Students love to experience hatching chickens, research hatching chicks based on their inquiry, bonding with the chicks, weighing them, graphing growth, and doing fractions and percent. I received a grant from PPG to set up a coop in our courtyard. I plan on reaching out to Case High School to see if high school students could possibly build a chicken coop for us. Students will learn about caring for animals and hopefully understand that they give back to us with egg production. I also think they would be good therapy for emotionally struggling students.
Meet Burt Blomgren. Burt grew up in a rural area near Tigerton, Wisconsin, and spent 37 years in the Air National Guard, engaged in administration, training, and supply. When he retired as a Lieutenant Colonel in 1991 at the age of 55, he took up a lifelong love of gardening in his life on a farm near the Interstate in Caledonia. He soon joined the Master Gardeners group affiliated with the UW Extension.
Botany in the Classroom. Thanks to the enthusiasm of Mike McConnell, who at that time was a teacher at Olympia Brown, Burt developed a program called “Botany in the Classroom” designed to bring to elementary students experiences of seeding and growing plants. Since that time he has been active in the classroom directing this program and supervising about 27 other master gardeners who work with him for various periods of time. The 45 minute lesson plans cover first through fourth grades, which become more complex with each grade.
Currently the program is in 19 schools including Bristol, Kenosha Unified, Raymond school, and Racine public and private schools, including Dr. Jones; Johnson; Schulte; Julian Thomas; North Park; Jefferson Lighthouse; Gifford; Giese; West Ridge ; and St. Edwards. Throughout the school year, apart from November through January, Burt is in one of the schools for several hours almost every day.
First Grade. Each students creates a terrarium step-by-step in a large plastic bottle, planting bella palms and baby tears and learning about the interior habitat of the terrarium. Each child takes their terrarium home with instructions about how to care for the plants.
Second Grade. Burt goes through a similar creation of the terrarium. He then returns several weeks later to give them a “Trip Inside a Bean” explaining the different parts of a bean and how it will sprout to maturity.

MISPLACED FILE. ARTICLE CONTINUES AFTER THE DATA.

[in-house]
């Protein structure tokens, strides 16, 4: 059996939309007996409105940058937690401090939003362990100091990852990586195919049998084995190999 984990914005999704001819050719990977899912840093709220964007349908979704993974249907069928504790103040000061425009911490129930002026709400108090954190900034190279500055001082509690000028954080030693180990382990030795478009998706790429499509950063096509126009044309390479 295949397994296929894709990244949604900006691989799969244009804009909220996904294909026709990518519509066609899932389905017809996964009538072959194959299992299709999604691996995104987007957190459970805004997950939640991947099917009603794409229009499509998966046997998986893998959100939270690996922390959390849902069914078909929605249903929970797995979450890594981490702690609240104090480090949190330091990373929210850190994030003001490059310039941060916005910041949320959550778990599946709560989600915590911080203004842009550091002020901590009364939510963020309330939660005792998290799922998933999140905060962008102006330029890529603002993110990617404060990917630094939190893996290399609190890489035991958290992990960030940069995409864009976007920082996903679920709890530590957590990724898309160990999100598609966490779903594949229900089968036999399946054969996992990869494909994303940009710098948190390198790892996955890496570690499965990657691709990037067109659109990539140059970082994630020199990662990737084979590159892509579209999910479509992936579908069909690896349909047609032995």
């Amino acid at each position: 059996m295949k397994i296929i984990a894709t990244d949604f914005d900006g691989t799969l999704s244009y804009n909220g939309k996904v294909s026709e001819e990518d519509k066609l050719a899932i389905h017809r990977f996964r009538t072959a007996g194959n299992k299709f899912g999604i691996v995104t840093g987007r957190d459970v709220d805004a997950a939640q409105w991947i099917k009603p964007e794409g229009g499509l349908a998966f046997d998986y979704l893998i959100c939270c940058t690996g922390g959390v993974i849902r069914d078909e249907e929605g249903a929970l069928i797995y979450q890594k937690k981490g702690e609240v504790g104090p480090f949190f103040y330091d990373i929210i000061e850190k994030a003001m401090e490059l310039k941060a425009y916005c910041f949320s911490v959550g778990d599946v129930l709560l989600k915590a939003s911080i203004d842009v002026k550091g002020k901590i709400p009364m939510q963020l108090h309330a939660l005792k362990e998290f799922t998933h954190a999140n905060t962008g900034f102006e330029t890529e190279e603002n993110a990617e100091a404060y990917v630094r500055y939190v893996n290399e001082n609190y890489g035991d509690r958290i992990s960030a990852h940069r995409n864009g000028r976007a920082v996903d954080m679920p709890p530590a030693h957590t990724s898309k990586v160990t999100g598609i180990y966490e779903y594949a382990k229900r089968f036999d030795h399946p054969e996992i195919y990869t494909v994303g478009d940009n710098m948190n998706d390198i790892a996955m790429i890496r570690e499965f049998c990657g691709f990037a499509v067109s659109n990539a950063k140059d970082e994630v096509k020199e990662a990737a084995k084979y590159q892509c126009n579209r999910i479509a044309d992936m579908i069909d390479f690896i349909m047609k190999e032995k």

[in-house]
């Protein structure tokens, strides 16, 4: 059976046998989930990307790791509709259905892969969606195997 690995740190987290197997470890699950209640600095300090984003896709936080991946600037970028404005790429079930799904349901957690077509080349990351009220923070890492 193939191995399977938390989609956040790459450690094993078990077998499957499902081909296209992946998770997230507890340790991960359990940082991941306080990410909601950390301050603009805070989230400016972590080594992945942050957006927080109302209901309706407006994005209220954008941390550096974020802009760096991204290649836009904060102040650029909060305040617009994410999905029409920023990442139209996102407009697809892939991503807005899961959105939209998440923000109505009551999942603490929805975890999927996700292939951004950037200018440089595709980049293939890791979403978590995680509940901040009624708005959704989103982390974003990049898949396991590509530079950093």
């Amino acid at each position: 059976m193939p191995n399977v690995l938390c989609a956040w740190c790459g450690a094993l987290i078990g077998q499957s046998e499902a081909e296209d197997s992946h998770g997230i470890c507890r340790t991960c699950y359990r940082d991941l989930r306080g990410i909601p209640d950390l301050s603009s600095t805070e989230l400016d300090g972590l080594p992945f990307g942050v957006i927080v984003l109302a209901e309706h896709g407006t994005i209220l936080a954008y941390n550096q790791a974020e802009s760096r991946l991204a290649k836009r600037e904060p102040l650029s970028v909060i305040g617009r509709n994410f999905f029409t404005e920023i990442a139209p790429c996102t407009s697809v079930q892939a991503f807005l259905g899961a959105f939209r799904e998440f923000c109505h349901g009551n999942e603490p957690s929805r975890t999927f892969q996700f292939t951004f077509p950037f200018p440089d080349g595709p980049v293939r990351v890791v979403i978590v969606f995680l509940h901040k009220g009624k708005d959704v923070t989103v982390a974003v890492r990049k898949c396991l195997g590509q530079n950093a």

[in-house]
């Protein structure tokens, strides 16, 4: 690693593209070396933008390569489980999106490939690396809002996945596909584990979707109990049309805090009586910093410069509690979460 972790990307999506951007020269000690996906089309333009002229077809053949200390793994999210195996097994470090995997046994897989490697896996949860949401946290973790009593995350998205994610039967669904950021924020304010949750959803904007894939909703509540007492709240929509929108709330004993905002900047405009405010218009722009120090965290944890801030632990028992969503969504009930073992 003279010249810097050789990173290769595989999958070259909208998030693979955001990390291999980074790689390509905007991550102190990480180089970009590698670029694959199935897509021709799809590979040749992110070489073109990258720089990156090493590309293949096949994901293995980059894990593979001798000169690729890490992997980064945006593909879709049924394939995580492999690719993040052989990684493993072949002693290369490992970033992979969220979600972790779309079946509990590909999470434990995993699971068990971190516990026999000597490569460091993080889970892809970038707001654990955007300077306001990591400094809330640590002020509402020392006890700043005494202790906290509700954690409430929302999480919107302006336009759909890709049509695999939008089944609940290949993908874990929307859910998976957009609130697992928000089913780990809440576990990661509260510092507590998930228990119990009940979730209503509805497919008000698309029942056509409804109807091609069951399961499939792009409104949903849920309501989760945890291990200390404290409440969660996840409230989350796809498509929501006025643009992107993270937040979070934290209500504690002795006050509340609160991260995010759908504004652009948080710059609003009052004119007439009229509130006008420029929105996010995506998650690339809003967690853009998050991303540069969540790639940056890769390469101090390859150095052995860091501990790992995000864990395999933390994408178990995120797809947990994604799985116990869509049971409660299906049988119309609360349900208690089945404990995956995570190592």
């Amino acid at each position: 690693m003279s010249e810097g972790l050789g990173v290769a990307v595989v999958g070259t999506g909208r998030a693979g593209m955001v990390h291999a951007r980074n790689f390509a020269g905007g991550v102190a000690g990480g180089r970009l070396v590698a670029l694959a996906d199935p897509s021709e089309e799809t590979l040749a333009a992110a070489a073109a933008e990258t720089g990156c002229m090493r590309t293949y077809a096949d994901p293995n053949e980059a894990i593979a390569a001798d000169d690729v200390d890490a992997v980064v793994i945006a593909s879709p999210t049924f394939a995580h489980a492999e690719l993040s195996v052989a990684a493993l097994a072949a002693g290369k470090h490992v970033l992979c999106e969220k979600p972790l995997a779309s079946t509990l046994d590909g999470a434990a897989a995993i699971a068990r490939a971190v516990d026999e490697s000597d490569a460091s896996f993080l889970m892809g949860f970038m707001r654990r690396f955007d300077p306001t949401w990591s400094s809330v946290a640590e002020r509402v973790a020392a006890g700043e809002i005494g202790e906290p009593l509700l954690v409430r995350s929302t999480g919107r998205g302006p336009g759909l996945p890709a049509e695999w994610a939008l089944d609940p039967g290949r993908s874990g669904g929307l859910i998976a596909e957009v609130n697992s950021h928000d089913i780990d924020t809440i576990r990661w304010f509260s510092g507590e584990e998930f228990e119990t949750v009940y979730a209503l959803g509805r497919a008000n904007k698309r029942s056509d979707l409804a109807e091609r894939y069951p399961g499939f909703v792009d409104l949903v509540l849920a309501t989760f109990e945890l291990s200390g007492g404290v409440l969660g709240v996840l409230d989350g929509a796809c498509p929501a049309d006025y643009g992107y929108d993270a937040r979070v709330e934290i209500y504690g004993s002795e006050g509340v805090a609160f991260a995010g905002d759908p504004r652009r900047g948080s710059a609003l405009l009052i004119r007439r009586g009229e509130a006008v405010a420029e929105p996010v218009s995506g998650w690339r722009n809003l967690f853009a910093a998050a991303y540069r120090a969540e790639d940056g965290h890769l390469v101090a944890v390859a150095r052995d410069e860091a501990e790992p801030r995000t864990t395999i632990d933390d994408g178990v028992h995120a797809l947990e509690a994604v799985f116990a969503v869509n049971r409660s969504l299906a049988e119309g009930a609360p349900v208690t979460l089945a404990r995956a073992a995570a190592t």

Third Grade. For this age group, he teaches “cutting”—how roots can sprout and plants can grow from clippings of other plants.
Fourth Grade. Burt focuses on soil, explaining ingredients of soil, different kinds of soil, what enables soils to be fertile, and how to understand the layers of the soil.
Burt also works with 4H groups and scouts, as well as some summer school programs for enrichment. He has helped a number of schools set up and maintain gardens on their school property. In some schools, he has special Mother’s Day programs for students to plant a flower or climbing plant for their mother.
Ongoing program. In talking with Burt, it is obvious how much he loves to do this program with the children. He is now in his mid-80s and eager to pass the baton to new leadership to keep the program going. In the meantime, he is open to considering a few more schools for the program. In order to contact Burt to inquire about the program or get assistance in setting up a garden, his e-mail is firstname.lastname@example.org.
On April 27th, North Park Elementary School had a Family Garden Night. Students and their families gathered in the cafeteria for snacks and then went to three different stations to do different garden activities. Nutrition Educator from FoodWise Nutrition Teaching in Racine and Kenosha, Amy Macemon, gave a presentation on Healthy Foods and Gardening Vegetables. In the cafeteria, the families decorated cement stepping stones with colored glass pieces. In the art room, they planted seeds to take home, such as peppers and beans. In Mr. Appenzeller’s science classroom, they made jars to grow sprouts in. Sprouts are inexpensive to grow and are more nutritious than the full-grown vegetables. The sprouts grow in less than a week. The students and their families had a fun evening enjoying the gardening activities!